Inflammation of the eyelids could be a common mite.


Blepharitis, otherwise known as an inflammation of the eyelids, is a very common occurrence and usually a tad bit annoying. It is typically caused by the tiny oil glands in your eyelids becoming clogged for a variety of reasons. Sometimes the result is a simple inflammation which is itchy and irritable, other times it can lead to a slightly more serious condition like a stye which is often painful. Over the past few years, a specific cause of blepharitis has gained quite a bit of attention and we thought we’d discuss it and point out the easy solutions.

You are most likely aware that there are microscopic creatures living on our skin and hair follicles. Recent studies estimate that there can be up to 1200 or more mites living within your follicles at any given time, which sounds far worse than it really is.

When we are born we are mite free and it is only as we age that mites begin to accumulate.  While how they transfer from person to person is not completely understood, the common belief is that it is through close contact. Most people will live their entire lives without any sort of issue or problem. However, one such mite can cause issues, like blepharitis, which while not life-threatening, can cause severe discomfort and have visual effects on the eyelids and skin.

Demodex is a microscopic mite that nests in and around the eyelids and lashes. It is easily detectable and treatable but of course sounds rather disturbing. A mite nesting on my eyelids? Disgusting! The Demodex mite nests where the eyelashes meet the eyelid and can end up burrowing beneath the skin. Eventually, as the mite colony grows the mites will travel to another eyelash or even to the nose or cheeks. This can cause a pimply effect or a general appearance of rosacea.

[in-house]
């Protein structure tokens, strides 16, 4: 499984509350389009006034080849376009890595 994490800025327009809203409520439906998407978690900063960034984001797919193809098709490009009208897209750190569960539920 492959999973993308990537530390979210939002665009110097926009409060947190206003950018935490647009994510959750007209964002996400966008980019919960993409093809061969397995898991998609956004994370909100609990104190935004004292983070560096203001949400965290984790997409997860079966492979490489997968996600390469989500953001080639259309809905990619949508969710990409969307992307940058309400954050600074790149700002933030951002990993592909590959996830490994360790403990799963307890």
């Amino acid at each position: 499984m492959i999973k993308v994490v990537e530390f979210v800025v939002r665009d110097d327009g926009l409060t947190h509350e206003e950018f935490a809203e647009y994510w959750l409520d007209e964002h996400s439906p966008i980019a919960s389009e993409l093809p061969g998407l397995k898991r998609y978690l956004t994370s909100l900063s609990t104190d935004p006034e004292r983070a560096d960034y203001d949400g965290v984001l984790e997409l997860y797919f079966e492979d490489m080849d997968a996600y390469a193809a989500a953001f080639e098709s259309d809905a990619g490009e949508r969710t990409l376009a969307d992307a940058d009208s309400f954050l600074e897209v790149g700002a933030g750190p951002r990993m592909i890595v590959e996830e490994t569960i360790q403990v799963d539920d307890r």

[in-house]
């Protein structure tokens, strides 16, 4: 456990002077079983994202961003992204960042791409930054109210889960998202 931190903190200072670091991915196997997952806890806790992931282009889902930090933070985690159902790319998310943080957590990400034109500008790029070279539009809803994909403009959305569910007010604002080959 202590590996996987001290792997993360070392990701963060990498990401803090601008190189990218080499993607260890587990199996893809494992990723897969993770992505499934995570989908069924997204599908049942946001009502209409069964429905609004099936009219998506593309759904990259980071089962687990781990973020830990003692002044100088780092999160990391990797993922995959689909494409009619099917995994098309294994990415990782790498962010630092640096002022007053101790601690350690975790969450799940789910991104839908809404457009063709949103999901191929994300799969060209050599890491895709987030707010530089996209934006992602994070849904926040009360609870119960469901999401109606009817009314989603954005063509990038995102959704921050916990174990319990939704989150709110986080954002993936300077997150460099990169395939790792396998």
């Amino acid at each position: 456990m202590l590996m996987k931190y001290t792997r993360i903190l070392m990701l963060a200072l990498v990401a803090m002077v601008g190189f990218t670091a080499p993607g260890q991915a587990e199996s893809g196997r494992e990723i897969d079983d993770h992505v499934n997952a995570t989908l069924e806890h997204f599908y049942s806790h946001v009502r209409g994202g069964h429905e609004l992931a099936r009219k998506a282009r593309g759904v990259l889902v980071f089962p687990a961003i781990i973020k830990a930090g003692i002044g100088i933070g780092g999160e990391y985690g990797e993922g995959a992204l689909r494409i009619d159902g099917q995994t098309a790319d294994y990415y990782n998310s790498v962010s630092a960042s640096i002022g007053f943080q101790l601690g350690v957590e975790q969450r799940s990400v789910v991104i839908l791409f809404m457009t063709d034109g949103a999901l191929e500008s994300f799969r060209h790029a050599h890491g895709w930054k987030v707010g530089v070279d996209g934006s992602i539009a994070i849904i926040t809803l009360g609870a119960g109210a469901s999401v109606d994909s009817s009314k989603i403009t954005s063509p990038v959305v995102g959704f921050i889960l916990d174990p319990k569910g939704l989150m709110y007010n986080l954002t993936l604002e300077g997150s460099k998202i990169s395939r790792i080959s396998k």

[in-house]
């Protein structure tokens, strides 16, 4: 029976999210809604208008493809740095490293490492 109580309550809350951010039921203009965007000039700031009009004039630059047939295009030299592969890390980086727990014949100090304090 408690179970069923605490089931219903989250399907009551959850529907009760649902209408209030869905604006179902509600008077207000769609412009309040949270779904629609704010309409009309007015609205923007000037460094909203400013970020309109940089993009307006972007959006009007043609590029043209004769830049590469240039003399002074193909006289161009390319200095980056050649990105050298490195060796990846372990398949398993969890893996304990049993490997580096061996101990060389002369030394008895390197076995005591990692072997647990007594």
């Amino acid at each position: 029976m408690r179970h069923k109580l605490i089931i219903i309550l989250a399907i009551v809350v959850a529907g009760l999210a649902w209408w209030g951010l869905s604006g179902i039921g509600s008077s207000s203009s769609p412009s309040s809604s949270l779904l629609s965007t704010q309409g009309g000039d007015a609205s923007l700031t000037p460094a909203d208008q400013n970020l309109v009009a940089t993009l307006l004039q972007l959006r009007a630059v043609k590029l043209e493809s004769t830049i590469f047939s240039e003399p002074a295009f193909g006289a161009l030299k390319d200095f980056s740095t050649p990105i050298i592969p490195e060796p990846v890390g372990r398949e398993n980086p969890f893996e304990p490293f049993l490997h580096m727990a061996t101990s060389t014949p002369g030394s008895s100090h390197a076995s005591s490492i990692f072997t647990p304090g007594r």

Detection of Demodex mites is fairly easy. In the course of an eye examination, your doctor will examine your eyes and lids under a specific microscope (called a slit lamp). Under this magnification, the nests of the mites become readily apparent if they exist in quantities significant enough to cause issues. Once detected removing the mites is a straightforward and pain-free process.

Treatments like Tea Tree Oil (used under a doctor’s instructions) and topical treatments like Cliradex are used to treat blepharitis and remove the mites. A simple scrub of the lids and eyelashes removes the majority of the mites on the initial treatment and then a topical cream is applied for up to four weeks reducing the mite count to virtually zero.

While mites on the eyelids might sound rather disturbing it is quite common and again, easily treatable. Your primary eye care provider can test for them if you are experiencing symptoms like dry eye or itchy and irritated eyelids. If you do not have a primary care provider please check our recommendations for a doctor near you here, or simply call us at 541-343-5000 to schedule an appointment to determine if this might be the cause of your issue.





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